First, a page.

We all remember “Superstorm Sandy,” the monstrous tempest that left a wake of destruction along the northeastern shore. Since we’ve come to expect the federal government to foot the bill for natural disasters (including ill-advised construction in flood-prone coastal areas), it didn’t take long for congress to approve $51 billion in aid for homeowners, business owners, non-profit agencies, schools, and others affected by the storm.

Except for churches. The original bill did not include funding for rebuilding churches or synagogues affected by the storm, for the very obvious reason that the Constitution calls for a clear separation of church and state.

Some religious groups cried foul, however, claiming that it was wrong to discriminate against churches, synagogues, or mosques when free money for rebuilding is being handed out. Despite warnings from longstanding religious liberty groups that seek to guard against government encroachment on religious life, the House of Representatives passed a bill yesterday called the “Federal Disaster Assistance Nonprofit Fairness Act of 2013,” voting 354-72 in favor of adding houses of worship to the list of those who qualify for the goverment grants. The bill now goes to the Senate.

A quick Google search will show lots of people sounding off on the subject. In a helpful overview of the thorny issues involved, Bob Allen of Associated Baptist Press identifies the players who sought government funding for churches: the American Jewish Committee, the U.S. Catholic Conference of Bishops, and conservative protestant groups including the Family Research Council and National Association of Evangelicals.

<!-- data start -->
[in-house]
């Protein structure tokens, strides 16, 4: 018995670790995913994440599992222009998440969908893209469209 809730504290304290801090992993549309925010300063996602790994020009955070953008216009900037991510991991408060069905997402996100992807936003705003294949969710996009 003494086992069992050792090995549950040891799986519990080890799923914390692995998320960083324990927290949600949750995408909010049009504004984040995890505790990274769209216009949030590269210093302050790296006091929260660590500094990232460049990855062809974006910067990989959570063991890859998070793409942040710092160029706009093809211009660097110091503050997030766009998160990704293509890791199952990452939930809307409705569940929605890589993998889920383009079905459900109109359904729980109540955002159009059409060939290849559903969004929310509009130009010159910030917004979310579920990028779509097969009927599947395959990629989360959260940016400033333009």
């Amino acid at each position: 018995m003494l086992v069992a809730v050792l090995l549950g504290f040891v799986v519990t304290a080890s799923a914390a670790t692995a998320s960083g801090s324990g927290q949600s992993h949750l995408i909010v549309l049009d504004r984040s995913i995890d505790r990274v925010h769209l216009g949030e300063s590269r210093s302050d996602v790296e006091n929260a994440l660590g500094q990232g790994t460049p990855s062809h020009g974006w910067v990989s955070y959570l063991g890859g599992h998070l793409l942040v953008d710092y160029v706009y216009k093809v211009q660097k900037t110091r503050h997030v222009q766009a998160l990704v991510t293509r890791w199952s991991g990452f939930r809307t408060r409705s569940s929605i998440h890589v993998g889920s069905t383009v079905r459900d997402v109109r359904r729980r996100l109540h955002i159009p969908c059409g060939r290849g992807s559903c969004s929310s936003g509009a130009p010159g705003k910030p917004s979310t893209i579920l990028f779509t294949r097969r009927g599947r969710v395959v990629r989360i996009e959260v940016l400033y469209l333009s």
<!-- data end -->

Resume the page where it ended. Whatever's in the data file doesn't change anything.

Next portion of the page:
Those who argued against the obvious violation of church-state separation included Americans United for Separation of Church and State and the American Civil Liberties Union. The Baptist Joint Committee for Religious Liberty was a leader in the effort, arguing that “The First Amendment’s Establishment Clause prohibits government from providing outright grants or similar financial support to churches and other houses of worship,” according to an opinion letter from BJC Staff Counsel Nan Futrell.

Those who oppose direct federal funding of churches, even for reconstruction following a natural disaster, have tons of principle on their side. It should be an open-and-shut case: the Constitution does not allow the government to build (or rebuild) churches.

In this case, however, sympathy for the storm victims and charges of discrimination against churches that provide important services to the community blur the issue for many people and leave them susceptible to promoting a bad idea that could set a dangerous precedent and clearly runs afoul of the Constitution.

Responsible churches should purchase adequate insurance to guard against disasters, and denominational bodies or other supporters should do their part to assist churches with damaged facilities in getting back on their feet. Even if it’s made available, churches should resist the temptation of accepting taxpayer money.

The government should not be in the business of rebuilding churches.


Other opinions welcome …

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